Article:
Lunch (Thoughts of Shanghai)


Late lunch was xiaolongbao from the original spot on Wudong Lu.

Still didn’t take a picture — ate them all with dark rice vinegar (the Zhenjiang variety of legendary origin) before I could even pull out my smartphone.

Later that day I would take a taxi to Pudong with several large bags and check in for a red-eye flight direct to LAX. First, I’d eat these eight dumplings — minced pork mixed with spring onion and aspic set inside circular unleavened dough wrappers then folded and pinched shut — directly from the bamboo steamer. These were the same ones I tried after arriving in Shanghai last year: the ones with vinegar poured in the same saucers, red chili sauce served with the same tiny spoons.

Exactly eight dumplings; no more, no less.

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How Vientiane Is an Analog for the World


I complained about the weather, walked the backstreets, and ate cheap.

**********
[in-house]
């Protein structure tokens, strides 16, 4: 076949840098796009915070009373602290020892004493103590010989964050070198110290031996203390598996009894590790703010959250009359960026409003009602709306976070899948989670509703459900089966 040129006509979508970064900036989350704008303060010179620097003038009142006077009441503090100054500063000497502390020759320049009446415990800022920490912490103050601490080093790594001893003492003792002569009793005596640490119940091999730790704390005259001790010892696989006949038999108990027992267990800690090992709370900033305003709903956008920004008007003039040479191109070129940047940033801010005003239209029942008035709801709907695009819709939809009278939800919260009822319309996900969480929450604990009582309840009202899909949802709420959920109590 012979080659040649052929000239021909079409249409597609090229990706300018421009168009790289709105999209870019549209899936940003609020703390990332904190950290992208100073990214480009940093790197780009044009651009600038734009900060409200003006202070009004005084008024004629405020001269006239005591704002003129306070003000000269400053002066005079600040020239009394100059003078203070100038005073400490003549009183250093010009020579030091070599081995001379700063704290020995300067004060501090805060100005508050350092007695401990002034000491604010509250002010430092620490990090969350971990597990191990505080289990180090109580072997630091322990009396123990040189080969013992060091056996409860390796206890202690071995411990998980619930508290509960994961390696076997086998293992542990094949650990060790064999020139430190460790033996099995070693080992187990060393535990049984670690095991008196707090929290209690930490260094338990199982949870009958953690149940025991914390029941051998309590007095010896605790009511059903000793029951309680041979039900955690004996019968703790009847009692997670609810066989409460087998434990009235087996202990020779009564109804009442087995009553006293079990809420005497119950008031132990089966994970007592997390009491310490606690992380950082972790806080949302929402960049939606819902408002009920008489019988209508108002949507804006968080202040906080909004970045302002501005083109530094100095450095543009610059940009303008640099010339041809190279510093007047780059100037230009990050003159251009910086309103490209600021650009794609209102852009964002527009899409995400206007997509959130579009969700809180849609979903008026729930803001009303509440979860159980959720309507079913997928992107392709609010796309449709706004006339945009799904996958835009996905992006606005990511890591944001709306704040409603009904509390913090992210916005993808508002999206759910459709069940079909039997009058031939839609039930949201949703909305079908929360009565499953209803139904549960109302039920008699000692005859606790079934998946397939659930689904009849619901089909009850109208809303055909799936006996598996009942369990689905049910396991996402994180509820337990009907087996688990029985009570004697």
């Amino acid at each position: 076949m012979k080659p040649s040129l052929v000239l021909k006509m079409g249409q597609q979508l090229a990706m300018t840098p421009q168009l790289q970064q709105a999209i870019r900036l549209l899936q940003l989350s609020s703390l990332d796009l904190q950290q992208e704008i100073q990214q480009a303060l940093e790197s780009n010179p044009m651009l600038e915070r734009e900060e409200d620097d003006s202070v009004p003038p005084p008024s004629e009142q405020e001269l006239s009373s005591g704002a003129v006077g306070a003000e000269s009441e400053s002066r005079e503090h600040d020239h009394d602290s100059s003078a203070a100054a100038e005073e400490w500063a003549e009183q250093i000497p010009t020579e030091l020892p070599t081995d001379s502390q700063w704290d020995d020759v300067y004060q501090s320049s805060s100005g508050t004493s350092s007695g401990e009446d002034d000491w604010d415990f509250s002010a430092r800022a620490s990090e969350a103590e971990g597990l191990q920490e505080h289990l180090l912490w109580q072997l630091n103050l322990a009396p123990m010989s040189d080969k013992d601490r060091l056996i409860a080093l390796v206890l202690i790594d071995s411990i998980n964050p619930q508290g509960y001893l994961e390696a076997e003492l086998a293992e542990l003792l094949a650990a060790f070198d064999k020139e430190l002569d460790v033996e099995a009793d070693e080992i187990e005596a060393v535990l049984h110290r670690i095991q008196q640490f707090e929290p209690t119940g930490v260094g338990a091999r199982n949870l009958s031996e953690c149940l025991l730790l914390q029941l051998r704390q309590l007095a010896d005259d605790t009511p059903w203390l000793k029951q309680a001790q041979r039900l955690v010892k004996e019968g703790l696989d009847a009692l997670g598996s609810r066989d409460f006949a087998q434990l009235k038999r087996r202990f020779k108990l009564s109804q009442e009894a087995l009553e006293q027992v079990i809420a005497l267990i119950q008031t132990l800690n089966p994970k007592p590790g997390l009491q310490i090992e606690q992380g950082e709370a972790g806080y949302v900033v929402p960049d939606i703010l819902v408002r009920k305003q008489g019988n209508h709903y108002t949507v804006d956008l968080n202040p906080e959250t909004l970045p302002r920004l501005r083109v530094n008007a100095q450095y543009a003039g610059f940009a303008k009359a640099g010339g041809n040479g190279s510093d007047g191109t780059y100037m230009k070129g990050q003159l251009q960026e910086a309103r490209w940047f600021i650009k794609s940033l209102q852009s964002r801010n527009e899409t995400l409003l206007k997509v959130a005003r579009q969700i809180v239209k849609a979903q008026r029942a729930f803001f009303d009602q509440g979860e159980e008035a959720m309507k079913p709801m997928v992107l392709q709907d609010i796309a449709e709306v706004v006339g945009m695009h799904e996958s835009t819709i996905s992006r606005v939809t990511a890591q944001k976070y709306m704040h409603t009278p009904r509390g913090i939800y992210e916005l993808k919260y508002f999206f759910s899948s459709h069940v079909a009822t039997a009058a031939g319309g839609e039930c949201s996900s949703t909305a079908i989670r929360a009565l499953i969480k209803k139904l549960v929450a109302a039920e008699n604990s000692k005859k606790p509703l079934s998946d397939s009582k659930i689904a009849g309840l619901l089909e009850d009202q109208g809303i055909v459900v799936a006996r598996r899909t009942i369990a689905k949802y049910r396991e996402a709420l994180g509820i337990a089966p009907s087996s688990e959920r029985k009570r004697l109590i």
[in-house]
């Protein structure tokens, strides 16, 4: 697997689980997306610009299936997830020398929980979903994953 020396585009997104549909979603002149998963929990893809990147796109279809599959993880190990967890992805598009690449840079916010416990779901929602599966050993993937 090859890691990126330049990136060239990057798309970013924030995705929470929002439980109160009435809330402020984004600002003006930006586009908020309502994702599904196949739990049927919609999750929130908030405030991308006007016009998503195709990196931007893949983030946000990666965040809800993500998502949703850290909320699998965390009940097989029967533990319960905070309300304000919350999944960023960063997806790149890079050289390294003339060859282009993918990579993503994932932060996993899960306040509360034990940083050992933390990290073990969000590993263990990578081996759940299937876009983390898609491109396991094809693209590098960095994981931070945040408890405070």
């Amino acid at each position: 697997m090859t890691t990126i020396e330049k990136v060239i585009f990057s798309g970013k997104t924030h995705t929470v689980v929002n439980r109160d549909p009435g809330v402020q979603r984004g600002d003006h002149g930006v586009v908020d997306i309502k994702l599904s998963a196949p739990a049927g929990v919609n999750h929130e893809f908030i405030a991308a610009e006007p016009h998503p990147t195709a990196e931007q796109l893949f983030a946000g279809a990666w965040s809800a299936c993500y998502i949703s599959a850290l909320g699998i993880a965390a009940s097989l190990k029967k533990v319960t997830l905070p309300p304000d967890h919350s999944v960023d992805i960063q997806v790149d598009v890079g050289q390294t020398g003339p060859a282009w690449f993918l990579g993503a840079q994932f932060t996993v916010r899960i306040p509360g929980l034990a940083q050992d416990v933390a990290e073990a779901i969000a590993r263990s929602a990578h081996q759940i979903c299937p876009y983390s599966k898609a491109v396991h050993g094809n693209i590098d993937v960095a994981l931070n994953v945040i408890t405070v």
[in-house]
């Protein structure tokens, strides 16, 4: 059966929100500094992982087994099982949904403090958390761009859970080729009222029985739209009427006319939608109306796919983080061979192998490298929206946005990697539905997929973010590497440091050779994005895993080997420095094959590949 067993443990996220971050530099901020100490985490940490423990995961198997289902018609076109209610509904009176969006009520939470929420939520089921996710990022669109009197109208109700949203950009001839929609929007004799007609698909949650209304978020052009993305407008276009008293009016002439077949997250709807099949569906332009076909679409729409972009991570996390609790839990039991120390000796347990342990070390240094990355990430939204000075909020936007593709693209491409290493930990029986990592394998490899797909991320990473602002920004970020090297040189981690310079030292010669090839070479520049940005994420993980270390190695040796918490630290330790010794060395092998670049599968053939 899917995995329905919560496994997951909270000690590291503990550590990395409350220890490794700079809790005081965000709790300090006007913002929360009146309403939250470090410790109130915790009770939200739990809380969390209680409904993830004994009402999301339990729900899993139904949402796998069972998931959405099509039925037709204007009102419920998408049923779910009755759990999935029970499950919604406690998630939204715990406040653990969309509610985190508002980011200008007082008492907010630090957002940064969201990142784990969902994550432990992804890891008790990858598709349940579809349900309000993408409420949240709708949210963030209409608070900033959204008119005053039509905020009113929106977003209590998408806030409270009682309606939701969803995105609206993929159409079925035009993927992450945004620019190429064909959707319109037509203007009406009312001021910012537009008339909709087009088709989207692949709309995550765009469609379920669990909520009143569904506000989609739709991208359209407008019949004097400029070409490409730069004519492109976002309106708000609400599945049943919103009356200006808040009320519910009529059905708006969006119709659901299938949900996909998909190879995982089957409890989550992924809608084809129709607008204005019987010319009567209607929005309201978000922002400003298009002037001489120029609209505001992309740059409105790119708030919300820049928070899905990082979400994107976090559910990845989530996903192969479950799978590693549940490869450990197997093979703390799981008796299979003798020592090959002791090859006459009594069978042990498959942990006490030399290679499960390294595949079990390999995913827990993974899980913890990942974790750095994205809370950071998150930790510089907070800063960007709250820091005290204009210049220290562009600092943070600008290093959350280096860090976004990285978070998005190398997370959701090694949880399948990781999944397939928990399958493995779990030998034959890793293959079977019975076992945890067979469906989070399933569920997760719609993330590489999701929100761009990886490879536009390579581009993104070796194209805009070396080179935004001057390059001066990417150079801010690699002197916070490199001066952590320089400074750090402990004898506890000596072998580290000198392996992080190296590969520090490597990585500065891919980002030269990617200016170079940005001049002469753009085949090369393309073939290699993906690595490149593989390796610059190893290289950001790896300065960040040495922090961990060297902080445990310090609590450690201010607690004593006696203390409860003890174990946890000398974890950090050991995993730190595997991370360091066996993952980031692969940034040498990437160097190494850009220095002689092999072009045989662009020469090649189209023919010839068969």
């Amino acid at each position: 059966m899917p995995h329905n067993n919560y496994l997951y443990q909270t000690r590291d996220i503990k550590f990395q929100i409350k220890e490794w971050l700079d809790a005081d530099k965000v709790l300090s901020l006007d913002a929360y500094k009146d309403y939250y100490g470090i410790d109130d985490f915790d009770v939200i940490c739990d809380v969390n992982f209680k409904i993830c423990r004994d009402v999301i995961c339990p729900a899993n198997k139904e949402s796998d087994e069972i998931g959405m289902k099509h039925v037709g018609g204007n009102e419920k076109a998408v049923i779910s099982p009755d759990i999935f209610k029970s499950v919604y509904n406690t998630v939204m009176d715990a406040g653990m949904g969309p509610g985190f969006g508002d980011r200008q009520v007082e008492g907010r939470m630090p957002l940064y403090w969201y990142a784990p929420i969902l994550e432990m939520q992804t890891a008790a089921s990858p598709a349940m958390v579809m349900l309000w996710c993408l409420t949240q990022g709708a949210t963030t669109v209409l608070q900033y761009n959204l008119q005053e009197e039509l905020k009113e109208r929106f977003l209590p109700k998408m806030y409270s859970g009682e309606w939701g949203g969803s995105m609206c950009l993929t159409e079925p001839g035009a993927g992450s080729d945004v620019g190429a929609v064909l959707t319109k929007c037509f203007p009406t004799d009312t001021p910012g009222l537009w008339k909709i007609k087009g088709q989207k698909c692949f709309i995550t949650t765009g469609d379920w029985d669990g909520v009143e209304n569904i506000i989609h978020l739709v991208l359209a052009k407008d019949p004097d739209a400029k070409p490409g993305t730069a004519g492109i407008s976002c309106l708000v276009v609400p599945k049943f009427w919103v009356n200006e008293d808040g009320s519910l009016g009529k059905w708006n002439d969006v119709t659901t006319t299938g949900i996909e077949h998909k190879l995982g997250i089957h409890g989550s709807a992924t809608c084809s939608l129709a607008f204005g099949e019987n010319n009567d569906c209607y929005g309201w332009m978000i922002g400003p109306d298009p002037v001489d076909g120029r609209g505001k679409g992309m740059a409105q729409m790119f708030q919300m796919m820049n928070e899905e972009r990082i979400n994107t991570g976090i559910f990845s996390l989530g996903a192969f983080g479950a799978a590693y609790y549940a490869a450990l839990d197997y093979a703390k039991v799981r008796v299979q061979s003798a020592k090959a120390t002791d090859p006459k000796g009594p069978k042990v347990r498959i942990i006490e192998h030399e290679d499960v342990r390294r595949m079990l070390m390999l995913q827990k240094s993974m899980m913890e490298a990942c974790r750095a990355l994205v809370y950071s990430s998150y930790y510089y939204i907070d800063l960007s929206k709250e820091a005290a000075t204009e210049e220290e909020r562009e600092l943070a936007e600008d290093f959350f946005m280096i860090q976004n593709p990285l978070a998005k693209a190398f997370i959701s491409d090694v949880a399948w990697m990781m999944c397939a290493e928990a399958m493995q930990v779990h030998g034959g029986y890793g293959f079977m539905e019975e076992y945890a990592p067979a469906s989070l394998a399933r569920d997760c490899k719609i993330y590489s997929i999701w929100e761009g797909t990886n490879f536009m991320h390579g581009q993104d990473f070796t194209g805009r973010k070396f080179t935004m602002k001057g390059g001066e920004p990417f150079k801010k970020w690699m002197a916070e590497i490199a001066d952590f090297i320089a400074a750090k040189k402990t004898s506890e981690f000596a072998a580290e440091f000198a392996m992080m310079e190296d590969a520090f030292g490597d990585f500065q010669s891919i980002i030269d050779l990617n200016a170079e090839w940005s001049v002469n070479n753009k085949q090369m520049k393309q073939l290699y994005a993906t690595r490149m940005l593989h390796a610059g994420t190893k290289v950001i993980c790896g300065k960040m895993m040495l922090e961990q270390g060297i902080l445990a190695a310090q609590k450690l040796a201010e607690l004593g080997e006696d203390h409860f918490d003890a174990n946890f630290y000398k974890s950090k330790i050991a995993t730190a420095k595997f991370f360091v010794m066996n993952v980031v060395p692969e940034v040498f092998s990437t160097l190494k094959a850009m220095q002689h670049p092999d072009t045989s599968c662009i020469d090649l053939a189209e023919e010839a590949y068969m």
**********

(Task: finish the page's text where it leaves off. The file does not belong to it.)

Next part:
This time the bus was a large, cyan blue thing with leather sleeping berths and cotton blankets. Upbeat folk music and the neon lights mounted above every bed gave the whole thing a strange feeling — as if I had somehow fallen asleep in a gaudy Lao nightclub. But none of this is to say that the overnight journey to Vientiane was uncomfortable. It wasn’t. It was like sleeping on a very peculiar southbound cloud.

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On Earth: Leaving Here


What a year it’s been.

Around this time last summer I gave up a teaching assistantship in Austria to come to Shanghai and learn Mandarin. Never would’ve guessed that I would get to see more of this country than my own, meet some incredible people, flip my brain upside on a daily basis learning this language, and understand myself a whole lot better than when I boarded the plane at LAX.

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